What is Social Innovation?

Social innovation is working towards a sustainable society with greater wellbeing. It can be anything, a project, enterprise, or movement.


Social innovation is a concept that has many definitions. I want to provide you with some simple definitions so you can quickly grasp what it’s all about.

Social innovation is working towards a more sustainable society with greater wellbeing. It can be anything, an idea, action, project, enterprise, or movement that works for the public good, that sets out to make the world a better place.

An example of a social innovation that is manifest as an idea, as actions, projects, enterprises and a movement – is urban community gardening.

If I had to recommend one tool to inspire and support you becoming a social innovator, it would be this: DIY Toolkit

Key concepts underpinning the idea of social innovation are that:

- it’s social, that is, its main purpose is to create social value. Value for society and for the public, rather than value for individuals. Some people believe that it must lead to systemic change if it is to really be regarded as social in the broadest sense.

- it’s innovative, that is, it’s new or novel in some way. Whether it’s a completely new idea, a combination of old ideas, or simply an old idea in a new context.

To me, the essence of social innovation is in both the approach (the purpose, motivation and process) and the impact (the outputs and outcomes). A social innovation to me must have a social purpose, the motivation must be to create value for society and improve the wellbeing of society, or a subsection of society, which may just be a local community (I’m not hung up on the idea that social innovation needs to be systemic social innovation to be considered really ‘social’). The process of delivering that social value must also consider it’s externalities and social impacts. By this I mean, there is never a case of ‘the ends justify the means’, the means are the ends as much as the ends are the means. You cannot sell environmentally sustainable clothing using sweatshop labour. That is not a social innovation, that is hypocrisy.

Social innovation must also lead to positive social impact, more than it leads to economic impact. This means the outputs and outcomes of the social innovation must have more social value benefiting the public than economic value benefiting individuals.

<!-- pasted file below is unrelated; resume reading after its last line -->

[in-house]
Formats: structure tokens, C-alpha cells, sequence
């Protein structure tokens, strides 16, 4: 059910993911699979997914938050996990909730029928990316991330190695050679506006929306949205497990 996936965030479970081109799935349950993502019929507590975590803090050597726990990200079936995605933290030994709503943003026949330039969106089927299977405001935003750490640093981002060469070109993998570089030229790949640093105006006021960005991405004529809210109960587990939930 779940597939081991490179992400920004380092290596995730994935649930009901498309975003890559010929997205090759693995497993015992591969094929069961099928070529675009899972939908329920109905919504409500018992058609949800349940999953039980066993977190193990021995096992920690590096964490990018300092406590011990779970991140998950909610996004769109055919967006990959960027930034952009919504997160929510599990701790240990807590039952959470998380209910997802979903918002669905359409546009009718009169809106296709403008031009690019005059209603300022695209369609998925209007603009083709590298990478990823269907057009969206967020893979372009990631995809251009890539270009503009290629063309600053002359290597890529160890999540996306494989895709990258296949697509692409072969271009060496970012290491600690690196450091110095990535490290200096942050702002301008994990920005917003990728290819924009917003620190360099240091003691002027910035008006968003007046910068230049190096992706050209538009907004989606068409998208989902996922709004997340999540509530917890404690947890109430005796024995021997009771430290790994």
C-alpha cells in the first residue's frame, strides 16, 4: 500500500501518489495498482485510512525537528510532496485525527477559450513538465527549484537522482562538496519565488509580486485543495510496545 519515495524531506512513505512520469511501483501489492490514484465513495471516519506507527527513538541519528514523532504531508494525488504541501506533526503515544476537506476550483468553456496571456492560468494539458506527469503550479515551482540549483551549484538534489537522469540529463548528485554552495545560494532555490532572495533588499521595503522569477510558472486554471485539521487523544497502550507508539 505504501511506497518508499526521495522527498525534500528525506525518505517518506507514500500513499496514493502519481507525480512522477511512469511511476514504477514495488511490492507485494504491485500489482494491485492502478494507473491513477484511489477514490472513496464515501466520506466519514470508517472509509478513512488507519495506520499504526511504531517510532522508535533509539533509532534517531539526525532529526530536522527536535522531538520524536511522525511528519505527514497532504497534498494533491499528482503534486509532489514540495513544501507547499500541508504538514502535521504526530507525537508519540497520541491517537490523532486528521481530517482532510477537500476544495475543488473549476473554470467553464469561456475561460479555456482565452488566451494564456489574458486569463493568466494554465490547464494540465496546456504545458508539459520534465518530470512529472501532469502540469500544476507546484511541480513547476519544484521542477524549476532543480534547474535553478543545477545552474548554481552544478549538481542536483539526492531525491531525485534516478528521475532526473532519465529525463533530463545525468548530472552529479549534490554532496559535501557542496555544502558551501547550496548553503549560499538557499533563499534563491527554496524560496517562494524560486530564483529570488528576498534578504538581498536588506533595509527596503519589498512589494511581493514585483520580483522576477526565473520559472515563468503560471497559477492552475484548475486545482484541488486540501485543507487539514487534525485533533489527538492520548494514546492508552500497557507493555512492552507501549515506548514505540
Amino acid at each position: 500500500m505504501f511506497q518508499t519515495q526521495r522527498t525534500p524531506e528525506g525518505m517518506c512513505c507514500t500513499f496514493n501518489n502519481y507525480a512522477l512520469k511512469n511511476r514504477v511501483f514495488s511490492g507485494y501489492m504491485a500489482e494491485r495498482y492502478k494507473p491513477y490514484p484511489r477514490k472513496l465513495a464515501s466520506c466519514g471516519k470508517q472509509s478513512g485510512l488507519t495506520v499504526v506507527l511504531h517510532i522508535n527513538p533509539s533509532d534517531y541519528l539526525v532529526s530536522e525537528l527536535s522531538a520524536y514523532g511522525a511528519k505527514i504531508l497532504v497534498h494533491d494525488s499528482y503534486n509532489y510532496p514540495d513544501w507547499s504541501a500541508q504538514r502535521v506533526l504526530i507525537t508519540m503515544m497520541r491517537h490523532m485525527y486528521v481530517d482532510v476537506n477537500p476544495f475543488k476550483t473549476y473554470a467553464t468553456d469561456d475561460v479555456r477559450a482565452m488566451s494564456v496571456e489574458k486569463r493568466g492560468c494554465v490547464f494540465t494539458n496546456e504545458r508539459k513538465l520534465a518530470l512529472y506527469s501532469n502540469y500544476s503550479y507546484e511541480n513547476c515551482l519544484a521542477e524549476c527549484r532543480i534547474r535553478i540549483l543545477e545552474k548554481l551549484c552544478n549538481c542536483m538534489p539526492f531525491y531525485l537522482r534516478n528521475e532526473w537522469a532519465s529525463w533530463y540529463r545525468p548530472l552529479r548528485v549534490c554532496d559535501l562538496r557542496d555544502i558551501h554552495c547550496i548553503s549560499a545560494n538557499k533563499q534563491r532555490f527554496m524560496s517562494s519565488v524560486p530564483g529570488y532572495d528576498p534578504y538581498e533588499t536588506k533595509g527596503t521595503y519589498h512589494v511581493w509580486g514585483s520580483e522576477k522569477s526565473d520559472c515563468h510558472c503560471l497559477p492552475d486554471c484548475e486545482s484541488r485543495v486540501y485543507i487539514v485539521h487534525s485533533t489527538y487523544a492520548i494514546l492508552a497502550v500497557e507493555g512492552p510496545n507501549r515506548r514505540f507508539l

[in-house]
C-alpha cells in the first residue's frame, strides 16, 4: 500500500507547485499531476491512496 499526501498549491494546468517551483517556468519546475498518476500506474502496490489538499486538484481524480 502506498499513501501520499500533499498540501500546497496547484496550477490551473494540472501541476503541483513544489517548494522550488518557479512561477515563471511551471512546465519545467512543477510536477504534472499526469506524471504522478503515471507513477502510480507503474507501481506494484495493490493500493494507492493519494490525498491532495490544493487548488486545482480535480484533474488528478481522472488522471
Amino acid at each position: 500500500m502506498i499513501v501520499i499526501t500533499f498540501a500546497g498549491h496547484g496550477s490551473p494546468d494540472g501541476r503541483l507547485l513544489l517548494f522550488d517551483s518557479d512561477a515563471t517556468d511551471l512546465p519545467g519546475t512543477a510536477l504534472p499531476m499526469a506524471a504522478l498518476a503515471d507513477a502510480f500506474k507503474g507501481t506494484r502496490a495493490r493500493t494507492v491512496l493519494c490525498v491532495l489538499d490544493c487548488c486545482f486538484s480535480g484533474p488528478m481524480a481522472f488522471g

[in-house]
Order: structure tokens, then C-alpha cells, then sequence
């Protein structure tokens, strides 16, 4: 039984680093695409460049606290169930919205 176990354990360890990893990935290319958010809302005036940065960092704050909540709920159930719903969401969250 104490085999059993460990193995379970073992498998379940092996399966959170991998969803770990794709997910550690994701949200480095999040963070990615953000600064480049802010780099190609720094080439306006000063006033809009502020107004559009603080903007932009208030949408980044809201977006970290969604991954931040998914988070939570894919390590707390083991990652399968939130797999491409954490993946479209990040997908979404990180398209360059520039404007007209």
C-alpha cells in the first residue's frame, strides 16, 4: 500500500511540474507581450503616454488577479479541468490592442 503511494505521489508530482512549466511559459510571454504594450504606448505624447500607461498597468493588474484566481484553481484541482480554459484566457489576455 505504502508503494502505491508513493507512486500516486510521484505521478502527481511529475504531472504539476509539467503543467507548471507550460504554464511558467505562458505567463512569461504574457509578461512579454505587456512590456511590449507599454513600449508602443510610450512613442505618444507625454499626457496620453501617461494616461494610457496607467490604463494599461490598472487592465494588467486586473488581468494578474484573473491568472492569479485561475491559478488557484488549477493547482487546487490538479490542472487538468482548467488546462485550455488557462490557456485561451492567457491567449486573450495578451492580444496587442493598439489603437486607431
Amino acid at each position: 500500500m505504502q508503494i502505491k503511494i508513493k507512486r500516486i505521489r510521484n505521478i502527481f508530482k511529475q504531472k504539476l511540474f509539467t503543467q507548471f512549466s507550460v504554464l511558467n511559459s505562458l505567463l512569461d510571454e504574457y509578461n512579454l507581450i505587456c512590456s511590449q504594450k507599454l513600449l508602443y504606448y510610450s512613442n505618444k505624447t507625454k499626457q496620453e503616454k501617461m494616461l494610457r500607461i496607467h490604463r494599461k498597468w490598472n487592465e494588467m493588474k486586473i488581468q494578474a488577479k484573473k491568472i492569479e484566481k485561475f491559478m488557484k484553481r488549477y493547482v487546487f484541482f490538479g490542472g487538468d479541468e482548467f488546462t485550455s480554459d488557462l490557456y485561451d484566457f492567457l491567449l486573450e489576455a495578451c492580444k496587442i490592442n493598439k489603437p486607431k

Of course, this can get a bit confusing as you can argue for example that Facebook or Google are social innovations as they create a lot of value for society, they create jobs, provide free services to a billion or more people, they are platforms that can be used as tools for social good, but at the end of the day, Facebook and Google are corporations that have fiduciary duties to their shareholders. Profits and share value must come before social impact. Therefore, in my book, they are not social innovations. They are companies that have a lot of positive and negative impacts and that put profit before social or environmental issues. A social innovation to me, puts social and environmental concerns first, and then thinks about how to scale and grow impact through a viable economic model. This model may be highly commercial, but it will always be developed to serve the social purpose.

Here are a few definitions by various organisations:

Social Innovation assumes a world where ultimate good in society can be not only imagined, but also created. It is an initiative, product or process that profoundly changes beliefs, basic routines, resource and authority flows of any social system in the direction of greater resilience. Successful social innovations have durability, impact and scale. — Social Innovation Generation

‘Social innovation refers to the creation, development, adoption, and integration of new concepts and practices that put people and the planet first. Social Innovations resolve existing social, cultural, economic, and environmental challenges. Some social innovations are systems-changing – they permanently alter the perceptions, behaviours, and structures that previously gave rise to these challenges.’ — Centre for Social Innovation

‘Social innovations are new ideas (products, services and models) that simultaneously meet social needs and create new social relationships or collaborations. In other words, they are innovations that are both good for society and enhance society’s capacity to act.’ — Open Book on Social Innovation

‘A social innovation is a novel solution to a social problem that is more effective, efficient, sustainable, or just than present solutions and for which the value created accrues primarily to society as a whole rather than private individuals.’ — Stanford Business, Centre for Social Innovation. They go on to say ‘Social Innovation focuses attention on the ideas and solutions that create social value — as well as the processes through which they are generated, not just the individuals and organisations.’

Here are a couple videos introducing Social Innovation:

http://player.vimeo.com/video/60114688
http://player.vimeo.com/video/8793259?title=0&byline=0&portrait=0
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